On the Life Stories podcast (available on iTunes), memoir writers talk about their lives and the art of writing memoir. Recently, Rebecca Mead discussed My Life in Middlemarch, which combines elements of her own history with a literary biography of the 19th-century British novelist George Eliot and an appreciation of her most famous novel, Middlemarch — which Mead has read every five years or so for the last quarter-century. "Every time I go back to it," she confides, "my relationship to it has evolved. I see different things in it, and it brings new things to me every time."
Below are some highlights from that conversation — the entirety of which you can listen to right here:
Life Stories: Rebecca Mead, author of My Life in Middlemarch
Mead first read Middlemarch when she was 17 years old...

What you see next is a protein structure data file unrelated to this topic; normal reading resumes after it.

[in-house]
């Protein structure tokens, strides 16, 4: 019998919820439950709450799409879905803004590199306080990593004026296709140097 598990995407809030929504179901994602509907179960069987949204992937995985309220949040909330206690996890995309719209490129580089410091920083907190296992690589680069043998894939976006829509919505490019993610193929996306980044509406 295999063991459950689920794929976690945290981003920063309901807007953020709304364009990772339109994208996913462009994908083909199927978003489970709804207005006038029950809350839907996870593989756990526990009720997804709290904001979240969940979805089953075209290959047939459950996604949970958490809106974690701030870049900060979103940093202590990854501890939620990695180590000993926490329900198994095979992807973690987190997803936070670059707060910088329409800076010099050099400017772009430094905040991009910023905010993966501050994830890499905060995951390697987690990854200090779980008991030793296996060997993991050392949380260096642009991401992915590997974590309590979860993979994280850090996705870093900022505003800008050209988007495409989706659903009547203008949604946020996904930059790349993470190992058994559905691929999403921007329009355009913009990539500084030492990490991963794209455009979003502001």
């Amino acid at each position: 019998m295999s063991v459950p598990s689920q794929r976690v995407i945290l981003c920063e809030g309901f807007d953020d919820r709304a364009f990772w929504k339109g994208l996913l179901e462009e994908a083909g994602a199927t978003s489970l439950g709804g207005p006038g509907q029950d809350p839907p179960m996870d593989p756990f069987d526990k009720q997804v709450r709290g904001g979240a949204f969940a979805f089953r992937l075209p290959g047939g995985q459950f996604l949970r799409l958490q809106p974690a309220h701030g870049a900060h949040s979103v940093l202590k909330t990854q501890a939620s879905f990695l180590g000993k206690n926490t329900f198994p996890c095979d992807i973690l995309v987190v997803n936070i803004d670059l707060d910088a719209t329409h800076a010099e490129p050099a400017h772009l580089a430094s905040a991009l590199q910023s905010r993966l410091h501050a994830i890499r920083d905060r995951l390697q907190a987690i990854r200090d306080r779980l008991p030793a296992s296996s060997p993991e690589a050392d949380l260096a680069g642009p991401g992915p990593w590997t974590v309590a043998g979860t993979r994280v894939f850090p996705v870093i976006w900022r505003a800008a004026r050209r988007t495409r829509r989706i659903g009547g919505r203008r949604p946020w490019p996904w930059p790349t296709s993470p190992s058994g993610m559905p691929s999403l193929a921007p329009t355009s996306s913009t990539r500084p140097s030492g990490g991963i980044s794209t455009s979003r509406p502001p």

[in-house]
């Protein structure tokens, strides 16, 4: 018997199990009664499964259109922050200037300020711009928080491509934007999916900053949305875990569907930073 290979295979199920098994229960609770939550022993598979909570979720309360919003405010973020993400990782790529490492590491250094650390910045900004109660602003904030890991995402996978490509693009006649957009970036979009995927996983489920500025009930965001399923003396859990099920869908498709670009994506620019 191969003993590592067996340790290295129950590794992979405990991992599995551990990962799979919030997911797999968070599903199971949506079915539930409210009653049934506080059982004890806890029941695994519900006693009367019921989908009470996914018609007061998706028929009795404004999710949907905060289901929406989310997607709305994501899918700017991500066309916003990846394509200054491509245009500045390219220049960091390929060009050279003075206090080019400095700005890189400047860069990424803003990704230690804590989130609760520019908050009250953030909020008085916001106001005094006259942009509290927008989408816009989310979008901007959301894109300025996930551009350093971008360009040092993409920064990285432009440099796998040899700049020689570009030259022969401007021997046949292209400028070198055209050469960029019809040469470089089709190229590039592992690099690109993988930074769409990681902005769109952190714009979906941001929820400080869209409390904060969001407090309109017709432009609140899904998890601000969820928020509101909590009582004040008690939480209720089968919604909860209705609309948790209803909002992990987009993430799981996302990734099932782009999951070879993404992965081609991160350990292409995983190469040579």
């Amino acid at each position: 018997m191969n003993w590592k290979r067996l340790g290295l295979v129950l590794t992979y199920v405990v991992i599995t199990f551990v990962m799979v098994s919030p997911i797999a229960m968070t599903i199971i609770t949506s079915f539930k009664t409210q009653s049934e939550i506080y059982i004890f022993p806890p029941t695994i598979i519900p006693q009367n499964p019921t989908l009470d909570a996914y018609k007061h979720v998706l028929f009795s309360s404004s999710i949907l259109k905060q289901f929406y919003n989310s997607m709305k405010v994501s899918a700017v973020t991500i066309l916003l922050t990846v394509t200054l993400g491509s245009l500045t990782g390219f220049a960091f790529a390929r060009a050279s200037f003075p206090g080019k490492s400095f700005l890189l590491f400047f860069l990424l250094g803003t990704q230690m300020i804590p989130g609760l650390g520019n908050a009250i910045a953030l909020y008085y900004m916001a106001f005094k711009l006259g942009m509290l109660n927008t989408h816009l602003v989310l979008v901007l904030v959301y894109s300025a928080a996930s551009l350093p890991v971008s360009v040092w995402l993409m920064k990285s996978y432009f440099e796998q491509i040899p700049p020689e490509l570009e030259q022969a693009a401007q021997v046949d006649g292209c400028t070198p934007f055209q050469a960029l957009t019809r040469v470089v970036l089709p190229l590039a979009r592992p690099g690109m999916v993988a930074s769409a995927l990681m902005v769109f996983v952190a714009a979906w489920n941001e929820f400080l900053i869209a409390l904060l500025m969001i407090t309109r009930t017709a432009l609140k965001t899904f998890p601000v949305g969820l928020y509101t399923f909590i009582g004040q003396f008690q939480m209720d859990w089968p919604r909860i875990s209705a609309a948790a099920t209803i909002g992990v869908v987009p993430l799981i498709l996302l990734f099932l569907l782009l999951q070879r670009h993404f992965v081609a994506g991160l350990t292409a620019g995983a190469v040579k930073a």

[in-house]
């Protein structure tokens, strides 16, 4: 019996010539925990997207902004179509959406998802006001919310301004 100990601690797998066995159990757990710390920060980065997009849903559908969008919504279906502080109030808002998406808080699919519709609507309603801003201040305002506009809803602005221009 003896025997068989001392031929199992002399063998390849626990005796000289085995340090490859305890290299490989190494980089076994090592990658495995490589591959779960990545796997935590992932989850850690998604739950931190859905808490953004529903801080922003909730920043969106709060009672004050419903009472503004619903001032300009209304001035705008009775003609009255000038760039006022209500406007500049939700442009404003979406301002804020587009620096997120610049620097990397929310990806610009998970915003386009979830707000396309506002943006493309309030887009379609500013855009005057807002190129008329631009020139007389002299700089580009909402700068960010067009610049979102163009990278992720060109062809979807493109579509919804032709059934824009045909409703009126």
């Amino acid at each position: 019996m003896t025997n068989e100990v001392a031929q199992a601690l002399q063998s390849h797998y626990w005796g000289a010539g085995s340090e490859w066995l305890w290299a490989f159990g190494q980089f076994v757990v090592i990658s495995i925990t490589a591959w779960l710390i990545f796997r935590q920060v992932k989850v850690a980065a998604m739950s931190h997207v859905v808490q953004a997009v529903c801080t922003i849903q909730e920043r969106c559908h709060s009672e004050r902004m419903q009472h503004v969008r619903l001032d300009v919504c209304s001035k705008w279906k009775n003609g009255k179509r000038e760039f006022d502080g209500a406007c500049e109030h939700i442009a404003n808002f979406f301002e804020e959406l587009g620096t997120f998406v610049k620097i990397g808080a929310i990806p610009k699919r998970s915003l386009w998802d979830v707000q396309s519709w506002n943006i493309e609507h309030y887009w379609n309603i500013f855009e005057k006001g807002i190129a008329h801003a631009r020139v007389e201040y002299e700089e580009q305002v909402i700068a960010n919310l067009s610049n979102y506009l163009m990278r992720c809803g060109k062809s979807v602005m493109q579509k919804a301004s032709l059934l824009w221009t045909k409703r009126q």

As she's grown older, her appreciation of the novel has changed...
My Life in Middlemarch has its origins in something George Eliot didn't write...
What was the most surprising thing Mead learned in her research?
Has Middlemarch taught Mead how to lead a better life?
Could Mead have written My Life in Middlemarch with any other book as the hook?
Ron Hogan is the creator of Beatrice.com, one of the first literary websites, where he launched the Life Stories podcast in 2012. He's also a contributing editor at Shelf Awareness, and can often be found expressing an opinion on assorted subjects on Twitter @RonHogan.